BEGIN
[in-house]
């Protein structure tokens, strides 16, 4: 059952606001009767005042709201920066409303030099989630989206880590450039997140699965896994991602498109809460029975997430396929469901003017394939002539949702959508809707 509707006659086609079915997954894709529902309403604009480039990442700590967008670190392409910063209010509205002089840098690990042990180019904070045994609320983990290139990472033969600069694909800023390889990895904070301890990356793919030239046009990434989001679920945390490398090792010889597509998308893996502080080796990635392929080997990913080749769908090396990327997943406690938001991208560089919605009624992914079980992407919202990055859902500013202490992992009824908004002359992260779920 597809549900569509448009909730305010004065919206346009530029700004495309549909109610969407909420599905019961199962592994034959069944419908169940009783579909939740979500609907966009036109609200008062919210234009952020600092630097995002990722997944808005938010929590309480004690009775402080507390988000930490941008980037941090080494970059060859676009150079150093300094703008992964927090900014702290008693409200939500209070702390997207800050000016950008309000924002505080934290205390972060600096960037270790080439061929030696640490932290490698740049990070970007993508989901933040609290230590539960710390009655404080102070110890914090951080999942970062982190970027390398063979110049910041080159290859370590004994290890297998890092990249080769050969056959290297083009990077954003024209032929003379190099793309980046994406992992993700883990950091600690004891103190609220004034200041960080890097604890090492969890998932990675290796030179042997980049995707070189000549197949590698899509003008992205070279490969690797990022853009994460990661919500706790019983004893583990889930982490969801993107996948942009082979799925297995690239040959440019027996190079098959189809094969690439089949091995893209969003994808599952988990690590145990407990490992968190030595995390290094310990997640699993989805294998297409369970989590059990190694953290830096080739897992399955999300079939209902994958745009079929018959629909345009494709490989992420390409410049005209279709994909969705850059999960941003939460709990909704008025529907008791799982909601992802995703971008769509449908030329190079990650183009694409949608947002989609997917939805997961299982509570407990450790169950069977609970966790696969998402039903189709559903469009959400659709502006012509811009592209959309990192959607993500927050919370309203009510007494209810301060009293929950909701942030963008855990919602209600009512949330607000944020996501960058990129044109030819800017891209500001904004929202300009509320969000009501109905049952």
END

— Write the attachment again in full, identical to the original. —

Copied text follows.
[in-house]
């Protein structure tokens, strides 16, 4: 059952606001009767005042709201920066409303030099989630989206880590450039997140699965896994991602498109809460029975997430396929469901003017394939002539949702959508809707 509707006659086609079915997954894709529902309403604009480039990442700590967008670190392409910063209010509205002089840098690990042990180019904070045994609320983990290139990472033969600069694909800023390889990895904070301890990356793919030239046009990434989001679920945390490398090792010889597509998308893996502080080796990635392929080997990913080749769908090396990327997943406690938001991208560089919605009624992914079980992407919202990055859902500013202490992992009824908004002359992260779920 597809549900569509448009909730305010004065919206346009530029700004495309549909109610969407909420599905019961199962592994034959069944419908169940009783579909939740979500609907966009036109609200008062919210234009952020600092630097995002990722997944808005938010929590309480004690009775402080507390988000930490941008980037941090080494970059060859676009150079150093300094703008992964927090900014702290008693409200939500209070702390997207800050000016950008309000924002505080934290205390972060600096960037270790080439061929030696640490932290490698740049990070970007993508989901933040609290230590539960710390009655404080102070110890914090951080999942970062982190970027390398063979110049910041080159290859370590004994290890297998890092990249080769050969056959290297083009990077954003024209032929003379190099793309980046994406992992993700883990950091600690004891103190609220004034200041960080890097604890090492969890998932990675290796030179042997980049995707070189000549197949590698899509003008992205070279490969690797990022853009994460990661919500706790019983004893583990889930982490969801993107996948942009082979799925297995690239040959440019027996190079098959189809094969690439089949091995893209969003994808599952988990690590145990407990490992968190030595995390290094310990997640699993989805294998297409369970989590059990190694953290830096080739897992399955999300079939209902994958745009079929018959629909345009494709490989992420390409410049005209279709994909969705850059999960941003939460709990909704008025529907008791799982909601992802995703971008769509449908030329190079990650183009694409949608947002989609997917939805997961299982509570407990450790169950069977609970966790696969998402039903189709559903469009959400659709502006012509811009592209959309990192959607993500927050919370309203009510007494209810301060009293929950909701942030963008855990919602209600009512949330607000944020996501960058990129044109030819800017891209500001904004929202300009509320969000009501109905049952």